11. In November 2013, the Council appointed Peter Brett Associates (PBA) to undertake an independent viability analysis of the district and provide clear recommendations to the Council if the introduction of a CIL charging schedule was viable; could differential zones be supported and at what level could the charge be set having regard to the nature of the District, the current and emerging Local Plan.
12. As part of the viability assessment to support the introduction of a CIL the consultants held an informal workshop with local development stakeholders in November 2013 which also contributed significantly to inform the study. The findings of the viability assessment undertaken by PBA are set out in their report. This provides the basis for the Council to propose a differential CIL rate, reflecting the fact that the viability evidence shows that different types of development or different geographical locations or zones can afford to pay different levels of CIL.
Setting the CIL rate
13. The charging authority must also have regard to development viability and undertake an assessment of the likely level of CIL that may be levied without putting development at risk. The rate should be set at a level that balances the requirement for infrastructure to support development against the potential economic impact of imposing the Levy across Rother. The need for this balance is set out in regulation 14(1) of the CIL Regulations, which states that the charging authority must "strike what appears to the charging authority to be an appropriate balance" between the desirability of funding infrastructure from the Levy and "the potential effects (taken as a whole) of the imposition of CIL on the economic viability of development across its area".
Preliminary Draft Charging Schedule: Residential Rates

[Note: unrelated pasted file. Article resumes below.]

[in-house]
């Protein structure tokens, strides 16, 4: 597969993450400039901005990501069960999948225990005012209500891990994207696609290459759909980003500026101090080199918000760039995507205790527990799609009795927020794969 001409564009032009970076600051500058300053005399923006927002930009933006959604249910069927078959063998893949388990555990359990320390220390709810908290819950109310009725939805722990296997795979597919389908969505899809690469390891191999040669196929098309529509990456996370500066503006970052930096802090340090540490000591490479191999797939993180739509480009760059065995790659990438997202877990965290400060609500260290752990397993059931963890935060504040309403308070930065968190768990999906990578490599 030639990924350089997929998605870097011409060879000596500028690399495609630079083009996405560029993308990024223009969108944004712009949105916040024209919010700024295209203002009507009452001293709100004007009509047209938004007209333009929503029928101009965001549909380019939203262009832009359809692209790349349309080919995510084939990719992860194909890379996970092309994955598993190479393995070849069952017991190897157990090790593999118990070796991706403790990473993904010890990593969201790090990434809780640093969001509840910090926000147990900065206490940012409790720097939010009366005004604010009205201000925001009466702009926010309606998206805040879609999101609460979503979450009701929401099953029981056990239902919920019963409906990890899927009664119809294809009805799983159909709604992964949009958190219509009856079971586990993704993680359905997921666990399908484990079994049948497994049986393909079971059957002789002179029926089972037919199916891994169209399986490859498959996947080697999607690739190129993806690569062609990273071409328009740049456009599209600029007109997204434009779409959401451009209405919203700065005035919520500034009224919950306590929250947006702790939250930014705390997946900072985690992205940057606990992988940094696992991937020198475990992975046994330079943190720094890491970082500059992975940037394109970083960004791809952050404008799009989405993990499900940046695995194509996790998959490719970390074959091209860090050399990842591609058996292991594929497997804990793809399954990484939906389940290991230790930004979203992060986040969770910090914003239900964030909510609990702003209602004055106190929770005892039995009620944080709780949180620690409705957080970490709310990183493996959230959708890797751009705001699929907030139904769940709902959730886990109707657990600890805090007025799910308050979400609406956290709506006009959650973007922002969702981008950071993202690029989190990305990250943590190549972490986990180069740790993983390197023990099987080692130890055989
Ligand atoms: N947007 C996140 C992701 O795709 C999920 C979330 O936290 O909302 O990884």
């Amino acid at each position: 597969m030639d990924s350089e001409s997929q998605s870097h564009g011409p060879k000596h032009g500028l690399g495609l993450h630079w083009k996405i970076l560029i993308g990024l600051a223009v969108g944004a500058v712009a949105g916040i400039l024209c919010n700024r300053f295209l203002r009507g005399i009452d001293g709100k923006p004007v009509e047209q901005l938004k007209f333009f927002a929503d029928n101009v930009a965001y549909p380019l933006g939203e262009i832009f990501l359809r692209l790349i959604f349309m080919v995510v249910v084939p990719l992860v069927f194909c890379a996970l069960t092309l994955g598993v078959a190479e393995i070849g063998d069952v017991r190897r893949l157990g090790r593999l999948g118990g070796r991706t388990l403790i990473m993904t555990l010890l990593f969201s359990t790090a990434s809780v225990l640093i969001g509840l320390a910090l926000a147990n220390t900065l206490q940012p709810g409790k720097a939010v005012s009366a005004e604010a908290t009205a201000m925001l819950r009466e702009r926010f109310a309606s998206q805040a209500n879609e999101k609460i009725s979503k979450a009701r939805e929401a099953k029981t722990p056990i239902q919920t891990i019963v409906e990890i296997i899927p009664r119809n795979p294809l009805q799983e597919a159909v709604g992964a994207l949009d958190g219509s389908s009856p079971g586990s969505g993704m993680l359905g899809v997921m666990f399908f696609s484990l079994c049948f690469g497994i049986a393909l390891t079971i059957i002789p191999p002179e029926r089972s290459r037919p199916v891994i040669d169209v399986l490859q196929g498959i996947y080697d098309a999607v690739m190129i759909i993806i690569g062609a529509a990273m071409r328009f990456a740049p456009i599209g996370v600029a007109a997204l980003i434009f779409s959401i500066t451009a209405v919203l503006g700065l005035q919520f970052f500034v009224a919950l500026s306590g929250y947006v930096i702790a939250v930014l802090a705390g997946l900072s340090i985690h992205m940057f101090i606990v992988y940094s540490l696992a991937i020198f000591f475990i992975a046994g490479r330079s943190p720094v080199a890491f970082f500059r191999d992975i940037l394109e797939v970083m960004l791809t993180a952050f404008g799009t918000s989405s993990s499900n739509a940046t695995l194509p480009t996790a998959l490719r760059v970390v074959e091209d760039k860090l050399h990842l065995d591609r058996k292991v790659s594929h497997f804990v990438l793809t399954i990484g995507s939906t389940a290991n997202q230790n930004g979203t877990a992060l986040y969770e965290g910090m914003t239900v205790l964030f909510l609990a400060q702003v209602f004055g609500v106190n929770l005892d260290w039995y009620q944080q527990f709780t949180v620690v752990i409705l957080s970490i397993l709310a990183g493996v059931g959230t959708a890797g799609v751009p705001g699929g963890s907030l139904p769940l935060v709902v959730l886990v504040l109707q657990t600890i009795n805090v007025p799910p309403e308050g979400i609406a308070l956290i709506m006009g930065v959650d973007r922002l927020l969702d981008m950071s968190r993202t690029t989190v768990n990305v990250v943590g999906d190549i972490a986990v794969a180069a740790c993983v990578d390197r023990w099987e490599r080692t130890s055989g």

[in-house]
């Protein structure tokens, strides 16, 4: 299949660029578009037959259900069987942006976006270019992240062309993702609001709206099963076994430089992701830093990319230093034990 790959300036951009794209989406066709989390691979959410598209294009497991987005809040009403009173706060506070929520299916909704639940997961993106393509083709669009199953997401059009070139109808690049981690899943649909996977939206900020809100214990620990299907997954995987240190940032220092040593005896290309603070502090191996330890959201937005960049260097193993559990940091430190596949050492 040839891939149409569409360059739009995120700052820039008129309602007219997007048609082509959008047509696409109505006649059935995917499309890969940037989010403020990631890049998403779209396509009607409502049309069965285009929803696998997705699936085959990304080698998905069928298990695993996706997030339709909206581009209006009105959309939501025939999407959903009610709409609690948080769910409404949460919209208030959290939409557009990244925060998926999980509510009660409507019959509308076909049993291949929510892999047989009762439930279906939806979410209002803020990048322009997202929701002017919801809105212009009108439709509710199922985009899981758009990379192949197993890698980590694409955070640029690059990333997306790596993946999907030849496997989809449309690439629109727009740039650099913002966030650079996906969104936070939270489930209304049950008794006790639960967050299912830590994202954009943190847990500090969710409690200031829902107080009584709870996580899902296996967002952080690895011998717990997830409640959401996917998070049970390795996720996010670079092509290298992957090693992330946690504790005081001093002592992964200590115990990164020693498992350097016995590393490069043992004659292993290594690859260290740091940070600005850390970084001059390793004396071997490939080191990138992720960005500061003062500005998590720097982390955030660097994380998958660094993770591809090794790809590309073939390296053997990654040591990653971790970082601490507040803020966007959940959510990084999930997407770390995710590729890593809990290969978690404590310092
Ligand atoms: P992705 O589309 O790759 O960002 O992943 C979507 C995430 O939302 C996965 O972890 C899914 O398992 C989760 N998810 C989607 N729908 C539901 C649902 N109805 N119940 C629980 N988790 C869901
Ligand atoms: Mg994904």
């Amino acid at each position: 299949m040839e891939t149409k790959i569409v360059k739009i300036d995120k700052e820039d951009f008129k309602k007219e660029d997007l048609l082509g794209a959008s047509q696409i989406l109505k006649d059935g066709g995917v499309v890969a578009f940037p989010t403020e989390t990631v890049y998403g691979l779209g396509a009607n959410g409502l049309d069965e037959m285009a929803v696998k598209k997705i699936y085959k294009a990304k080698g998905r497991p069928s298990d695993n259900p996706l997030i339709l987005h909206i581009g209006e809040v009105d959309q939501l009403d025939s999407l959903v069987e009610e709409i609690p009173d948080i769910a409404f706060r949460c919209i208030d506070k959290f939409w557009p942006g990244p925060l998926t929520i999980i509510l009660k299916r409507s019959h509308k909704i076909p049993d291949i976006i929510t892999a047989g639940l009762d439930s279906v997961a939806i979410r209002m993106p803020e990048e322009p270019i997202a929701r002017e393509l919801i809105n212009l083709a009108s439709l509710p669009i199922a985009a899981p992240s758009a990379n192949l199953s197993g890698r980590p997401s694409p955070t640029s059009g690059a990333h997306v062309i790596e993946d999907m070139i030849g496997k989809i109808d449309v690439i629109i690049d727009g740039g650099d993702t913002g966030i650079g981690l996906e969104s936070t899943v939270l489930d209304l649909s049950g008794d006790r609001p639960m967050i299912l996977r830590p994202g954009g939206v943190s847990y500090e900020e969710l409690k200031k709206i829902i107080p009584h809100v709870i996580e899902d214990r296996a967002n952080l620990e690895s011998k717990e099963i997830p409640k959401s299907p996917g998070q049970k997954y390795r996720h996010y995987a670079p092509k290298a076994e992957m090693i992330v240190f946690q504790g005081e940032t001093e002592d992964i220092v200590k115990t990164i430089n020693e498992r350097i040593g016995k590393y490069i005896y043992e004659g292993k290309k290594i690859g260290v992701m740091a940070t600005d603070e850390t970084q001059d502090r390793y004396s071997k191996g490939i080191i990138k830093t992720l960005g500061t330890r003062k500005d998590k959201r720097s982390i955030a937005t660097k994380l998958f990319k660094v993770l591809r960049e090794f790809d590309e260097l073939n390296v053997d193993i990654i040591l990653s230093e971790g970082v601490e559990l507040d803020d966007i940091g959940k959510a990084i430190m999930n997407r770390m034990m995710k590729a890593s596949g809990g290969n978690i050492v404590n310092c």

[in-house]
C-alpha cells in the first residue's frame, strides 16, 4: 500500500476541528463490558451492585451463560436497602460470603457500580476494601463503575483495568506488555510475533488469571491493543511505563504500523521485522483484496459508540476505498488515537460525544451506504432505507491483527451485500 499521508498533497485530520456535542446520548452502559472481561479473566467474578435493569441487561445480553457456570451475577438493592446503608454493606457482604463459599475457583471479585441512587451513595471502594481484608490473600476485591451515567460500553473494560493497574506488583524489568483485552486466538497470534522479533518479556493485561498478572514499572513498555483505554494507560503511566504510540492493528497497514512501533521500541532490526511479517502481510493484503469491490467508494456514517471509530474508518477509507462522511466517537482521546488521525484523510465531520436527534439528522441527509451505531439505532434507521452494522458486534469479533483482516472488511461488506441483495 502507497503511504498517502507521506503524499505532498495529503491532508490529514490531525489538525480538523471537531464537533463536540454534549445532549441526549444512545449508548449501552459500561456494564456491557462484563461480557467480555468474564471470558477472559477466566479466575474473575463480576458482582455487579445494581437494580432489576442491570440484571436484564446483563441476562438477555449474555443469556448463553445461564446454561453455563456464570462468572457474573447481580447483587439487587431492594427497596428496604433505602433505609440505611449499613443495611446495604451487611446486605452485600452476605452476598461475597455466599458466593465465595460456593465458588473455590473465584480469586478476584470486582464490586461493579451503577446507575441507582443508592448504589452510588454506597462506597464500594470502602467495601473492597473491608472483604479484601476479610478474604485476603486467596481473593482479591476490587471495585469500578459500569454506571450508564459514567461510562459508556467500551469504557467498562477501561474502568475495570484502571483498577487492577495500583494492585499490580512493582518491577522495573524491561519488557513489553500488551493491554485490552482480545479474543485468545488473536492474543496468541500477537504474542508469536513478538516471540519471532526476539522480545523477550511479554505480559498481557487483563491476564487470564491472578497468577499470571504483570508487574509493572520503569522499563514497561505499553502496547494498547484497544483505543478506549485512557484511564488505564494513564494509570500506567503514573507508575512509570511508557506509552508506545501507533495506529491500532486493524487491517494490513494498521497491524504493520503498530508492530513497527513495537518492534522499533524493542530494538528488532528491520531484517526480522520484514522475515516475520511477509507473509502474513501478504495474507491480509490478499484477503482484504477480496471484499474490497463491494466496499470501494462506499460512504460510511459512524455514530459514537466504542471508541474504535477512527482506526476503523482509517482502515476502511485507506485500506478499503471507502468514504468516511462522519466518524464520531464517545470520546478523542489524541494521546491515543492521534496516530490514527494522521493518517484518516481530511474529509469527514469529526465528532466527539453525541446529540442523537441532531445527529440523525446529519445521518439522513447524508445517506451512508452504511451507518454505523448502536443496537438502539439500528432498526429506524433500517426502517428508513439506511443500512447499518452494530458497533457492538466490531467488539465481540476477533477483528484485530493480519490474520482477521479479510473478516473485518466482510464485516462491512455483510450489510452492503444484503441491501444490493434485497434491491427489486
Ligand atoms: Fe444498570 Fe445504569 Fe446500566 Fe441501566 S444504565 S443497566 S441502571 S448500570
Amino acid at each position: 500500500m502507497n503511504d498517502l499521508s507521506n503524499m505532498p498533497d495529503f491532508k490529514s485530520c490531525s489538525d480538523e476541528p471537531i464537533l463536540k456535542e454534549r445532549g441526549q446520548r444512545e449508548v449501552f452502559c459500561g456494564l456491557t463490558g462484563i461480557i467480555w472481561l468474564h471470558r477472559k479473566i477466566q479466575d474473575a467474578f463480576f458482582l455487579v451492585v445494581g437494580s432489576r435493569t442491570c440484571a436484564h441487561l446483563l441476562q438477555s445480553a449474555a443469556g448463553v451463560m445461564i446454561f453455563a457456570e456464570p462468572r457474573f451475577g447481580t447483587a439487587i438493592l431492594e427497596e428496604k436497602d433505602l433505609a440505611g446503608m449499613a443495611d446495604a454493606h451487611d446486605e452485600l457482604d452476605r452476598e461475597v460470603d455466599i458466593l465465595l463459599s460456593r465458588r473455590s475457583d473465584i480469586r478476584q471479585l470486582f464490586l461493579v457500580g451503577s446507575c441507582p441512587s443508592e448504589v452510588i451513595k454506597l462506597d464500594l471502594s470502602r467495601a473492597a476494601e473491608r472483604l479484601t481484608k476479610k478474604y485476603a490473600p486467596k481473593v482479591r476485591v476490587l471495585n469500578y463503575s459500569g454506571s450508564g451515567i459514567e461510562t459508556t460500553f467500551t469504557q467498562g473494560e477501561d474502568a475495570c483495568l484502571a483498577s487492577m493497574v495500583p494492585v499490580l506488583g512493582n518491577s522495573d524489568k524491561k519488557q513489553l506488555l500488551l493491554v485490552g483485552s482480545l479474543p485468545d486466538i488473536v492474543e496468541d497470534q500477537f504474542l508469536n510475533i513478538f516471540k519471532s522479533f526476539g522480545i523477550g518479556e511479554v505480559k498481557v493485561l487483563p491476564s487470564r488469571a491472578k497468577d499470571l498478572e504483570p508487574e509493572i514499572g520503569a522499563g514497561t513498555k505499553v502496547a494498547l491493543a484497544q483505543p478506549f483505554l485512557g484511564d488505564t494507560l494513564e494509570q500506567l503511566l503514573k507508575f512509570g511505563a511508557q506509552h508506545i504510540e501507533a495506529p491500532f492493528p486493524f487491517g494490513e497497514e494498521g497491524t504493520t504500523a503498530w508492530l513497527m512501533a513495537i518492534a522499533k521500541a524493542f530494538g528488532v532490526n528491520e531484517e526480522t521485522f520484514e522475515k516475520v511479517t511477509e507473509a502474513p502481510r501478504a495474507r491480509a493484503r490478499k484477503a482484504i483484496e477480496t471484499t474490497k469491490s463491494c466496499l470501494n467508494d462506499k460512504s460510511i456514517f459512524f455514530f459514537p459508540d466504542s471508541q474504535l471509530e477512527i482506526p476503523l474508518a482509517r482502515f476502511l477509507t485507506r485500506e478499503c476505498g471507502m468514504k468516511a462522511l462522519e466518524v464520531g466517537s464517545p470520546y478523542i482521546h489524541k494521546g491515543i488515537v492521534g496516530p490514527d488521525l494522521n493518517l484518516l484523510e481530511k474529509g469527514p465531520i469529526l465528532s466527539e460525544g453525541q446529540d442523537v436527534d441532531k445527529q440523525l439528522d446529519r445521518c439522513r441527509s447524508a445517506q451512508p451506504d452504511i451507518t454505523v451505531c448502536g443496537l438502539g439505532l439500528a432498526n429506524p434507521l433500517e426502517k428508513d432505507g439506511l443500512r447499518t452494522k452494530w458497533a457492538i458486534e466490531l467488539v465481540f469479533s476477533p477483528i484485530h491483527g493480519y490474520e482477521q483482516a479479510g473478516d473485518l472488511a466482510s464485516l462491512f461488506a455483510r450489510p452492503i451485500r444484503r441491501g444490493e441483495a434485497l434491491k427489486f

14. The viability assessment undertaken by PBA has recommended there is scope to introduce differential residential charging zones across four areas of Rother. These are Battle, Rural North and West/Rye and Rural East/Bexhill/Strategic allocations2; see Figure 1. Bexhill is subdivided into two zones - West and East - as shown on Figure 2.
15. The proposed CIL rate in each CIL zone, as approved by the Council for the purposes of consultation, is shown in Table 1.
Figure 1: Preliminary Draft Charging Schedule: Map of Proposed Residential CIL Charging Zones
Figure 2: Inset Map of Bexhill Proposed Residential CIL Charging Zones 3a + 3b
Do you agree with the proposed residential CIL charging zones?
Table 1: Proposed Residential CIL Charging Zones and Rates
|CIL Charging Area
|£ per sqm
|Battle, Rural North and West
|£240 per sqm
|Rye and Rural East
|£160 per sqm
|Bexhill Central and East
|£100 per sqm
|£180 per sqm
|£100 per sqm
Do you agree with the proposed CIL charge rates for residential uses?
Preliminary Draft Charging Schedule: Non Residential Development CIL Rates
16. The findings of the viability study with regard to business development shows that there is no scope to levy a CIL rate on office, light industrial, industrial or warehouse development where the market remains weak. The viability study has shown that there is scope for a CIL rate to be levied on some types of retail development and assisted living/extra care accommodation, but that there is no scope for a charge for other commercial development. Proposed non-residential CIL rates are listed in Table 2:
Table 2: Preliminary Draft Charging Schedule: Non-residential development CIL Charges and Rates
|Retail: in centre convenience
|£100 per sqm
|Retail: out of centre convenience
|£120 per sqm
|Retail: out of centre comparsion
|£250 per sqm
|Assisted Living/Extra Care Housing
|£250 per sqm (if no affordable housing)
|All other uses
Do you agree with the proposed CIL rates for non-residential development?
When is CIL payable?